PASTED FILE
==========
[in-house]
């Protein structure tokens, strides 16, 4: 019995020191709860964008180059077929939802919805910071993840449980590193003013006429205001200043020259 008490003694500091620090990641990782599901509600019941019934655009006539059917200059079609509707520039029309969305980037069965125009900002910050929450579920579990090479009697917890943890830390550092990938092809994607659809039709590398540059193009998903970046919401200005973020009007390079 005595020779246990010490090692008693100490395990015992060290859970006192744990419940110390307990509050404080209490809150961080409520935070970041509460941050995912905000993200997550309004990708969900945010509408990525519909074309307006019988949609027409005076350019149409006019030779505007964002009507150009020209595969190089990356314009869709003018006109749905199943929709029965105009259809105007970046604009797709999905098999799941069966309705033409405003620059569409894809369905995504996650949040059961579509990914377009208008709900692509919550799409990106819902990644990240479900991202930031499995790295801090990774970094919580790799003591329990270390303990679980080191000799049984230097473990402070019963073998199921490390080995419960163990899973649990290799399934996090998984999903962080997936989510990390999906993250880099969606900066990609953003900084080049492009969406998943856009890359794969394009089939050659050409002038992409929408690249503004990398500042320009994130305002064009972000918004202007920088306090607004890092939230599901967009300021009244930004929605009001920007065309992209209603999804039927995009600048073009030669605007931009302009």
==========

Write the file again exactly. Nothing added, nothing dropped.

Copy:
[in-house]
């Protein structure tokens, strides 16, 4: 019995020191709860964008180059077929939802919805910071993840449980590193003013006429205001200043020259 008490003694500091620090990641990782599901509600019941019934655009006539059917200059079609509707520039029309969305980037069965125009900002910050929450579920579990090479009697917890943890830390550092990938092809994607659809039709590398540059193009998903970046919401200005973020009007390079 005595020779246990010490090692008693100490395990015992060290859970006192744990419940110390307990509050404080209490809150961080409520935070970041509460941050995912905000993200997550309004990708969900945010509408990525519909074309307006019988949609027409005076350019149409006019030779505007964002009507150009020209595969190089990356314009869709003018006109749905199943929709029965105009259809105007970046604009797709999905098999799941069966309705033409405003620059569409894809369905995504996650949040059961579509990914377009208008709900692509919550799409990106819902990644990240479900991202930031499995790295801090990774970094919580790799003591329990270390303990679980080191000799049984230097473990402070019963073998199921490390080995419960163990899973649990290799399934996090998984999903962080997936989510990390999906993250880099969606900066990609953003900084080049492009969406998943856009890359794969394009089939050659050409002038992409929408690249503004990398500042320009994130305002064009972000918004202007920088306090607004890092939230599901967009300021009244930004929605009001920007065309992209209603999804039927995009600048073009030669605007931009302009």